This article is part of Optometry Advisor’s conference coverage from the 2021 meeting of the American Academy of Optometry, held in Boston from November 3 to 6, 2021. The team at Optometry Advisor will be reporting on a variety of the research presented by the primary eye care experts at the AAO. Check back for more from the AAO Optometry 2021 Meeting..

Warehouse work is becoming increasingly common among the American workforce. The industry expanded its workforce by approximately 37% between 2014 and 2017, according to the US Bureau of Labor Statistics. The same report shows it is expected to continue growing, perhaps by more than 20% between 2016 and 2026 — due, in large part, to the popularity of online retail.1


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Researchers at the American Academy of Optometry 2021 meeting in Boston presented data relevant to the safety of this growing sector. They sought to develop a blinking stimulus to provide warehouse workers a better visual signal to increase alertness of lift truck and other heavy machinery traffic. The Pacific University-based research team explained that workers on foot being struck by forklifts and other vehicles are common warehouse accidents.2

“While various safety devices such as alarms and zone warning lights have been added to reduce lift truck accidents, their effectiveness is diminished by the loud echoing and chaotic ambient reflections inside the warehouse,” investigators explained.

The study included 36 adults with 20/40+ vision. Investigators compared the effectiveness of different light colors (red, green, blue) and light type (constant vs blink) on attention alertness. Participants viewed videos of a lift truck traveling in a warehouse while standing at the viewing spot where the camera performed video recording. When the lift truck traveled in 1 of 3 aisles, different combinations of light color and type reflected off the ground to warn the truck is approaching. When the truck appeared, participants were asked to press a button immediately.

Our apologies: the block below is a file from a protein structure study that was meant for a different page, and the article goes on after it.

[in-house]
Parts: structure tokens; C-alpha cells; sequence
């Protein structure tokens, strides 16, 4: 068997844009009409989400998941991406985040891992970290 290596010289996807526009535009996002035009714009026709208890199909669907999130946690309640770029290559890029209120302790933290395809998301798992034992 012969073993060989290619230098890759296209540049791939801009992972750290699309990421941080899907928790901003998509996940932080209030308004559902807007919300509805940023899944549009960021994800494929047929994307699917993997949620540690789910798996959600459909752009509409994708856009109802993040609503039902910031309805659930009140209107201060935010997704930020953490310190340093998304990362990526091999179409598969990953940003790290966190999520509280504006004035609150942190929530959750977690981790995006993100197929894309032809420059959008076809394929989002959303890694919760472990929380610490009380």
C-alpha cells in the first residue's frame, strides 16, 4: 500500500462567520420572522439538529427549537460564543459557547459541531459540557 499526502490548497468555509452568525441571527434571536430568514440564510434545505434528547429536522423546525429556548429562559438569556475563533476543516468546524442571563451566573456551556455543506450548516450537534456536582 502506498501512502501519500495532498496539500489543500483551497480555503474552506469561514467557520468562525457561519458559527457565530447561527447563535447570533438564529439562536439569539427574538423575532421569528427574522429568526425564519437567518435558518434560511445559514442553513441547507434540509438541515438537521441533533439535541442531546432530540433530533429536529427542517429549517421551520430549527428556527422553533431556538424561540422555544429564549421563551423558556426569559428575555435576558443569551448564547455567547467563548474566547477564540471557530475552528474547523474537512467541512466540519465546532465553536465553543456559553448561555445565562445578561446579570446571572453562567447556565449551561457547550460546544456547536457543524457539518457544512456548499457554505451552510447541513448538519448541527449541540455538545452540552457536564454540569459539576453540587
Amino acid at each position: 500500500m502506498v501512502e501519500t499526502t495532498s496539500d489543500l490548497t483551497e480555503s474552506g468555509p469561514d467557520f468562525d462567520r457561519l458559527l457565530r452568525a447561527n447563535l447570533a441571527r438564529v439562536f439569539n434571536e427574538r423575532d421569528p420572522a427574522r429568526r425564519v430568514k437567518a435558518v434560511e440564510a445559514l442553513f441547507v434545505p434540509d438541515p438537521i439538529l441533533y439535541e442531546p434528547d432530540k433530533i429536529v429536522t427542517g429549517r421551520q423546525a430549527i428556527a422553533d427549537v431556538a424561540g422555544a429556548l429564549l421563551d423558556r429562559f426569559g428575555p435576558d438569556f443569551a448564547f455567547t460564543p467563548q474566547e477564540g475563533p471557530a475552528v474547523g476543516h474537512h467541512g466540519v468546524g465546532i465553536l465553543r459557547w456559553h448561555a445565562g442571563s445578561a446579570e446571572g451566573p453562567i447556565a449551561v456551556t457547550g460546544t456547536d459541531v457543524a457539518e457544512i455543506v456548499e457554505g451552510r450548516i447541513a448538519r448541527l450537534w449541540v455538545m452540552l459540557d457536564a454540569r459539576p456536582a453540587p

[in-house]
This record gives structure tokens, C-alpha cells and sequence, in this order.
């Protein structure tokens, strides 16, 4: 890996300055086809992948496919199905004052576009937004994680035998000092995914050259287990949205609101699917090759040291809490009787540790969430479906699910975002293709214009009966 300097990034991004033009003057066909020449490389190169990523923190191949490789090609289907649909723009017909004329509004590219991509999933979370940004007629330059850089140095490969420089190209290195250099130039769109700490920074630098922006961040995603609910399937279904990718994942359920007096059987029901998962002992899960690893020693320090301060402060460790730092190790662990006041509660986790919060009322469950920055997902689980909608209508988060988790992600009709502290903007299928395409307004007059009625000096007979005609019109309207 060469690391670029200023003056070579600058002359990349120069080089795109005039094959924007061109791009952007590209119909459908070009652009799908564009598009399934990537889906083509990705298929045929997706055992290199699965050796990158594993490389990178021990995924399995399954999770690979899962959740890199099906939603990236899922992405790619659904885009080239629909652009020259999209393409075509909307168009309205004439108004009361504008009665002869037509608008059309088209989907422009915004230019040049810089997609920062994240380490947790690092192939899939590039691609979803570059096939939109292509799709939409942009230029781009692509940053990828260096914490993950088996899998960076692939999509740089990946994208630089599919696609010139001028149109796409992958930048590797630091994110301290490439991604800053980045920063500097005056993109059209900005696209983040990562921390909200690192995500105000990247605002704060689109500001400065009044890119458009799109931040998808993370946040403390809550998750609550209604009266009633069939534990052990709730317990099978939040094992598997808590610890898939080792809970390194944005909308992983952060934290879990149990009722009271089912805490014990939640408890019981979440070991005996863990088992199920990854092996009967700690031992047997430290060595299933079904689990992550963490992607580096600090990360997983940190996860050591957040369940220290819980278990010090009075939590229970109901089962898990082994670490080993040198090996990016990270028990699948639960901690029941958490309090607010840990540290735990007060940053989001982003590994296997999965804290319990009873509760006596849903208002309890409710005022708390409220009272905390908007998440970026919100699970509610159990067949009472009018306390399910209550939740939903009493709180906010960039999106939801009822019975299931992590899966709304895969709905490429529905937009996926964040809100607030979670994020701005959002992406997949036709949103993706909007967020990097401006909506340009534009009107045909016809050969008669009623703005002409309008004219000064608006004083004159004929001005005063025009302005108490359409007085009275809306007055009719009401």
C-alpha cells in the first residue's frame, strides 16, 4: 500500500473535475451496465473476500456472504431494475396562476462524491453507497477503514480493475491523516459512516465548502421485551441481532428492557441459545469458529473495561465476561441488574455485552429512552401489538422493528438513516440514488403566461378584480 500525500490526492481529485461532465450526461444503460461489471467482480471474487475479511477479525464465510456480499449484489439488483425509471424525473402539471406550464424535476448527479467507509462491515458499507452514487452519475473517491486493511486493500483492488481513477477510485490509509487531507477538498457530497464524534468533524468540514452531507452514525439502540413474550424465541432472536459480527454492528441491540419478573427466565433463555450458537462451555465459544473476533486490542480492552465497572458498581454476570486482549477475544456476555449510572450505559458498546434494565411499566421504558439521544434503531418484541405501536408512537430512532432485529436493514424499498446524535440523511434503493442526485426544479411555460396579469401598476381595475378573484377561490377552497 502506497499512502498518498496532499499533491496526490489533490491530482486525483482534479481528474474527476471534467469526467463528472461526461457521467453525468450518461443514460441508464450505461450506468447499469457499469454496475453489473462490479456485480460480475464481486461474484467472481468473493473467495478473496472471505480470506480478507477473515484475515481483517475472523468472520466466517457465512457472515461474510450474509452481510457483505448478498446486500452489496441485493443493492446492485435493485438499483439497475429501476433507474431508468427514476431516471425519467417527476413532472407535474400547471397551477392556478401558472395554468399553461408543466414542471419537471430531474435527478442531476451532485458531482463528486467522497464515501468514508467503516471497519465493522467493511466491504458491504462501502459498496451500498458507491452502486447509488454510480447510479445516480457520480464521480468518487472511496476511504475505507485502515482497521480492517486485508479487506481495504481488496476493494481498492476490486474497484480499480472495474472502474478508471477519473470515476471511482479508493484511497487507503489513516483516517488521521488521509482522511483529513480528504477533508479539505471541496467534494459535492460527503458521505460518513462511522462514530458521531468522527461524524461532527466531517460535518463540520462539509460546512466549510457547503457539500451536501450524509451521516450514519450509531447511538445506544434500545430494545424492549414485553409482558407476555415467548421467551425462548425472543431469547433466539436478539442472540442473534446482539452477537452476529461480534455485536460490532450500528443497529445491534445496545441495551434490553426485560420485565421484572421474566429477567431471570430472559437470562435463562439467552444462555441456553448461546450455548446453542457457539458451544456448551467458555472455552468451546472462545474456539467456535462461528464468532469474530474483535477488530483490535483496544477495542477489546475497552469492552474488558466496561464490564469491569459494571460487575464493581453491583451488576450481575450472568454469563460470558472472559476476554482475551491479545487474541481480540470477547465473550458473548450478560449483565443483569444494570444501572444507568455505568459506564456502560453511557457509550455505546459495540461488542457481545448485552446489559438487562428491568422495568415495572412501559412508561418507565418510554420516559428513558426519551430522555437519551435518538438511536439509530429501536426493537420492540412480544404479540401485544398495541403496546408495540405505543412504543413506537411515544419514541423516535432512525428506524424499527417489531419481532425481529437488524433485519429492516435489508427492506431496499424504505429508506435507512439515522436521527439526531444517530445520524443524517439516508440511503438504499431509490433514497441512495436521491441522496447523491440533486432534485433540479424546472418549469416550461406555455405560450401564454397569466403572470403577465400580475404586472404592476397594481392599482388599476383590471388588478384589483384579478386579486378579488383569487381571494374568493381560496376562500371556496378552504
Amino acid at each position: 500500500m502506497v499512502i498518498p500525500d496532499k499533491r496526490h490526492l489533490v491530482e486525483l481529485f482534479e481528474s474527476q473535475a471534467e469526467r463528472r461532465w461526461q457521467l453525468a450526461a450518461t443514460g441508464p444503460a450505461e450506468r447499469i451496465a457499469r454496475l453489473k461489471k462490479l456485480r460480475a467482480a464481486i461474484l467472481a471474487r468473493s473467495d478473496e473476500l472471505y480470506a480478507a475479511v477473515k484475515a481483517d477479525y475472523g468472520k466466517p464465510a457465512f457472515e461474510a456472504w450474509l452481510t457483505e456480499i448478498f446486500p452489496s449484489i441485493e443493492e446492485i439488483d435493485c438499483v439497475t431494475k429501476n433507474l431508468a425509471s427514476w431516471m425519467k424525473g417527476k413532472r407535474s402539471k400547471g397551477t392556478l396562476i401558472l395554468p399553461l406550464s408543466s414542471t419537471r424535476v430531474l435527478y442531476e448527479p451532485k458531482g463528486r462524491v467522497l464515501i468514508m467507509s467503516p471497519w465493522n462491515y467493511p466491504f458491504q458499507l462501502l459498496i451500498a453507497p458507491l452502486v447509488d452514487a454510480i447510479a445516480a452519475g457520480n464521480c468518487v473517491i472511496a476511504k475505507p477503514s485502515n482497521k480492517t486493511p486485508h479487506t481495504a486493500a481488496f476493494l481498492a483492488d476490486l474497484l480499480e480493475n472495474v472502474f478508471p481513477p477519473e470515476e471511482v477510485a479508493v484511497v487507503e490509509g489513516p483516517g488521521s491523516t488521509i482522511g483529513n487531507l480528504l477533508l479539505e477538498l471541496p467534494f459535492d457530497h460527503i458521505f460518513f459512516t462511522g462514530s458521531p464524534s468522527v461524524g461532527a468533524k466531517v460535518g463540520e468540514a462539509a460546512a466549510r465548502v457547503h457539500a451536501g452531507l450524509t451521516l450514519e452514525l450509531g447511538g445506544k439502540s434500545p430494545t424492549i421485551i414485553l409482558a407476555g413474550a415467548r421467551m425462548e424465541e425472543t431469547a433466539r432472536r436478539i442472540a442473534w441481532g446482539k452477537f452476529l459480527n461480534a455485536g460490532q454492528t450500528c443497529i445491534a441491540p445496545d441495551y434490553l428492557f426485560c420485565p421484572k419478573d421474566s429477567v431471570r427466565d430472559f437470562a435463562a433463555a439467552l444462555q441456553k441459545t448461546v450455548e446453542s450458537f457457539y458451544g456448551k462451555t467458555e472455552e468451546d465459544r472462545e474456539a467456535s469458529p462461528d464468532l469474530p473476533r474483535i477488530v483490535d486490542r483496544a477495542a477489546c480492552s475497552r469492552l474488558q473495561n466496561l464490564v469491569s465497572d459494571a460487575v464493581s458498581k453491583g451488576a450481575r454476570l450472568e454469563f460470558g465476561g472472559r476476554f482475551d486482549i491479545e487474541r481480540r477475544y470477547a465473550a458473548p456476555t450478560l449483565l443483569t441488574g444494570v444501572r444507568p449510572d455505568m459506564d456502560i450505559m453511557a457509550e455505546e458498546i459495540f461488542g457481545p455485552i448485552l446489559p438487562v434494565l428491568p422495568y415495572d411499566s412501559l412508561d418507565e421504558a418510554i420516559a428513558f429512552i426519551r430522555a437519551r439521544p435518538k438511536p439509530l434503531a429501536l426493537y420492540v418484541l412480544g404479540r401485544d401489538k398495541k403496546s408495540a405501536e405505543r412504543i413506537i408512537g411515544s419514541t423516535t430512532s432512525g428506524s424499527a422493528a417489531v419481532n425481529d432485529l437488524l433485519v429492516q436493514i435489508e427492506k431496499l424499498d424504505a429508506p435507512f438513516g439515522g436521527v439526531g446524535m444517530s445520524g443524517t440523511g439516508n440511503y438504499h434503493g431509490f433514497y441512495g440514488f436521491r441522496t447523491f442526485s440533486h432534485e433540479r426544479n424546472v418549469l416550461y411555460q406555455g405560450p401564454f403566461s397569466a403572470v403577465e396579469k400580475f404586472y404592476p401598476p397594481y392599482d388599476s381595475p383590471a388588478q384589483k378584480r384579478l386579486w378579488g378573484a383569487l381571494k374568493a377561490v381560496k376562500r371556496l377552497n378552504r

All premature responses were voided. Participants were told to have fast and accurate responses while focusing on the task (single task) or performing a 2-back memory task (dual task). Instant audio feedback indicated their accuracy in the dual task. Trials with no truck or no light were included as a control to lower anticipated reactions.

The researchers found that accuracy in lift truck detection was slightly reduced (94.65 vs 99.5%) with red light (P <.001). Reaction time (RT) was 0.2 seconds faster with single task vs dual task (3.9 vs 3.7 seconds) and about 0.2 seconds slower for the oldest group vs the others, according to the report. 

During all conditions, blink rate was 0.3 seconds faster compared with constant light (single: 0.36 vs. 0.39; dual: 0.38 vs 0.41). A significant interaction of light color and type was observed for red light (0.35 vs 0.43) and green light (0.38 vs 0.40), but no difference for blue light was seen (0.40 vs 0.40).  

“While red light may be less stimulating, it elicits faster responses,” the researchers said. “Further investigation on stable visible light simulation is needed.” 

Visit Optometry Advisor’s conference section for complete coverage of AAO 2021.

 

References

1. US Bureau of Labor Statistics. Employment projections. United States Department of Labor. Accessed November 8, 2021. 

2. Tai YC, Hayes J, Citek K. Light and attention. Poster presented at: American Academy of Optometry 2021 Annual Meeting: November 5, 2021; Boston. Board #90.